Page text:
It usually takes money to start a business. Not all – there are some service businesses you can do for next to nothing, like dog walking and babysitting/elder care. But for a business that can scale, meaning you’re not trading time for dollars, but rather are creating value and leveraging tools, those businesses take startup funds.
Most common advice says – use your savings. Borrow against the value of your house, life insurance, or 401k. Most people do this. It’s common for someone in mid-career to sink $60k into a coffee shop or boutique, or 2 to 5 times that to buy a franchise. That’s the advice that came from Iowa State University.
A similar approach is to let your day job fund the side hustle. My friend Lenard installed data cables into buildings to get the cash to start his consulting business. Or you could invest a couple hundred into doing a MLM business (plenty will let you start for less) and let those profits fund your life’s work.
A MLM can be profitable. Although 2/3 make little or no money, most people treat it like a hobby, not a business, and we wouldn’t expect them to make more than a few hundred a month. In reality, the 20% that work it like a business can make $2k-$10k a month working an MLM part time.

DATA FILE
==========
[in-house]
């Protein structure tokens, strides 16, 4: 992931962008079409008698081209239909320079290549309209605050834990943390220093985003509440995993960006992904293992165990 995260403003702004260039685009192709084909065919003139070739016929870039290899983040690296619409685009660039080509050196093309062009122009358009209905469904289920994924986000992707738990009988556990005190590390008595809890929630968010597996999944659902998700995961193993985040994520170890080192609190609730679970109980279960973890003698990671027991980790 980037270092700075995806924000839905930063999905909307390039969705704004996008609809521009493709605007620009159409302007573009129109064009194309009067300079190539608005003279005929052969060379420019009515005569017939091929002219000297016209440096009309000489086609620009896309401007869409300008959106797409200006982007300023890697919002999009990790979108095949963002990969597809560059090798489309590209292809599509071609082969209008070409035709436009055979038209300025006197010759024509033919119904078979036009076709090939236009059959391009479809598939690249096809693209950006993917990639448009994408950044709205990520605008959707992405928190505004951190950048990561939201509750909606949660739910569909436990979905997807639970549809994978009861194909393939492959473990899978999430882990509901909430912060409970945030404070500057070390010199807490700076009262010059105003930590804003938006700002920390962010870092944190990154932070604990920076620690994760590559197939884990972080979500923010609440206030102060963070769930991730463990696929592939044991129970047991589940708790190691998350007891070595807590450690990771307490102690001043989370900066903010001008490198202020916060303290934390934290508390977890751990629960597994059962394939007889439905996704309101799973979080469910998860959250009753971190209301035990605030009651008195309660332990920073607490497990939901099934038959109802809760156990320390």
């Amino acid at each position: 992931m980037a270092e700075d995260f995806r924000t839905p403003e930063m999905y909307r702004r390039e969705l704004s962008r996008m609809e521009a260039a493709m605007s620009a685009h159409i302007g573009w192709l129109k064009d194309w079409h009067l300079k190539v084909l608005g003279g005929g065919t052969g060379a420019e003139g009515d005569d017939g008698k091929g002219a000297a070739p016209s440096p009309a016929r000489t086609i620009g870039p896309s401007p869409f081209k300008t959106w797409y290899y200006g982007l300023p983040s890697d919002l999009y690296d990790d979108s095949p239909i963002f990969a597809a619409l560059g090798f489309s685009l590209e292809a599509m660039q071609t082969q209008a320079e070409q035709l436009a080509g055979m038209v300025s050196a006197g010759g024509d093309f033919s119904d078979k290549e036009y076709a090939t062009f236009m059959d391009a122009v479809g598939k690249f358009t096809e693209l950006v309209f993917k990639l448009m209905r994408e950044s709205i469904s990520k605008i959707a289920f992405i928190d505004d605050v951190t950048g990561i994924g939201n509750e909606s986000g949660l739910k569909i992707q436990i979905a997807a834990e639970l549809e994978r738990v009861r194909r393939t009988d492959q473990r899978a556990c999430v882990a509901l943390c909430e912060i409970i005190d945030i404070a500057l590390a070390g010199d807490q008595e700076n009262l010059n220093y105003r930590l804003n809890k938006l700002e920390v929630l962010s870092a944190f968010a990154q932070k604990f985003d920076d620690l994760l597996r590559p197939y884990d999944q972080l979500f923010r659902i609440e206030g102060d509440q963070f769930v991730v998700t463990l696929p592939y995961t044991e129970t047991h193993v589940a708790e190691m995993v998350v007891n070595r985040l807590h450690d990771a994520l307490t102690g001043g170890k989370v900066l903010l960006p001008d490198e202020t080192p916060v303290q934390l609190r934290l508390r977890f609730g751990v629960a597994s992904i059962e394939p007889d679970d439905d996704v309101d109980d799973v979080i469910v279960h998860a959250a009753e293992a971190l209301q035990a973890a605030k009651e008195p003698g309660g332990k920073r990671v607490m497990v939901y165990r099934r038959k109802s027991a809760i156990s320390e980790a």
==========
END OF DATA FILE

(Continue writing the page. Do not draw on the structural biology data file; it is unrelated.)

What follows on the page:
The advice from Lean Startup author Eric Reis is to sell a minimum viable product and use the profits to build the business. This does two things – it gives cash flow with minimum debt, and it validates that you have a product people will pay for before you sink too much money into the project. Copywriter Ray Edwards, who teaches how to provide a service, says to get clients first, before you do the work. Let the client fund the startup.
Since I’ve done grant writing, some people approach me to help them find grant money to start a business. There isn’t much. IF there is any, it’s targeted for specific needs, and requires matching funds. It’s more likely you could get a sub-contract with a company that has a grant or government contract, and let that push you to where you would qualify for government funding.
Companies that rely on lots of cash up front tend to burn through cash faster. By starting lean, you learn to make do, borrow and barter. These early habits stay with you into the profitability stage, and you are more likely to actually become profitable. Studies show businesses that start lean are profitable faster.
What method will you use to fund your business.